As stated above, in a weakly efficient market one would be able to predict future stock prices by looking at historical price patterns. The random walk hypothesis is used to test whether a market is efficient in its weak form. The hypothesis implies that a stock’s histori-cal price movement is unrelated to future movements. Efficiency in its weak form can be tested mathematically with the following formula; Pt = Pt-1 + Expected return + Random errort
The formula states that the price of today equals the sum of the last observed price plus the expected return for the specific stock plus a random error component occurring over the interval. The random component is depending on new information on the stock and can thus be either positive or negative. The random component in one period is unrelated to the random component in any past period – it is thus unrelated to past prices and if stock prices follow this equation they follow a random walk. There is a consensus in previous lit-erature that this hypothesis holds meaning that markets are efficient in its weak form, meaning that there is no predictability of future stock prices from past prices. (Ross et al., 2005)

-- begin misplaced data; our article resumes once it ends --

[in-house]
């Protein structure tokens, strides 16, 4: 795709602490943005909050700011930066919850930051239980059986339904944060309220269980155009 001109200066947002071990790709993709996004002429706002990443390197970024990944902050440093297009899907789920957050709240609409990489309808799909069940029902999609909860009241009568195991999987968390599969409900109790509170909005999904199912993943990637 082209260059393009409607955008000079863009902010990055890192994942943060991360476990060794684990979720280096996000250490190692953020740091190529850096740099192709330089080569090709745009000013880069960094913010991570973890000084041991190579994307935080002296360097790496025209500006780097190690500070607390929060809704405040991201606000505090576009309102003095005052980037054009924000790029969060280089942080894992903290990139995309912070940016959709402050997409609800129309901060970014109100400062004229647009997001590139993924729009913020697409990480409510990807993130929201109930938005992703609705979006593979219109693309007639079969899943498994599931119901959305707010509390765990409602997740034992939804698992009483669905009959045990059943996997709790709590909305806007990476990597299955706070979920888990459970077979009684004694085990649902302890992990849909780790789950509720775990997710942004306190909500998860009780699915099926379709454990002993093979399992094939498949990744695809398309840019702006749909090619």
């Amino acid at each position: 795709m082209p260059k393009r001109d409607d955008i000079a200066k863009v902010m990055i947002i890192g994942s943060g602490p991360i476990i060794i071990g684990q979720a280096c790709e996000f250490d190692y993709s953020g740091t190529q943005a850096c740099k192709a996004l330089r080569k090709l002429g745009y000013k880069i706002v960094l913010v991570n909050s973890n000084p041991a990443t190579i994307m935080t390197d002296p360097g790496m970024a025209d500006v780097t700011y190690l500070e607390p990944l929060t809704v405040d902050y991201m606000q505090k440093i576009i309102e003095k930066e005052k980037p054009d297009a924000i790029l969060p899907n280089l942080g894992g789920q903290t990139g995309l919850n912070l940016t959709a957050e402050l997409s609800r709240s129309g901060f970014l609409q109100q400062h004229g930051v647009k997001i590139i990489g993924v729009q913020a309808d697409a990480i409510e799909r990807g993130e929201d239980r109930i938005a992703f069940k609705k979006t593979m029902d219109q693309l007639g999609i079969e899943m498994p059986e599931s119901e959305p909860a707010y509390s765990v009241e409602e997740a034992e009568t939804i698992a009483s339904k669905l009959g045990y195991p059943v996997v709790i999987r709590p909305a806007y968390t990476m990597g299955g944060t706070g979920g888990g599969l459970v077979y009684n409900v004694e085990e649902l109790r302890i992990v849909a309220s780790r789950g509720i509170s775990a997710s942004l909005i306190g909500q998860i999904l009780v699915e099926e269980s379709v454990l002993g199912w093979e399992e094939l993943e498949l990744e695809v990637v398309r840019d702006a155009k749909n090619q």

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Semi strong test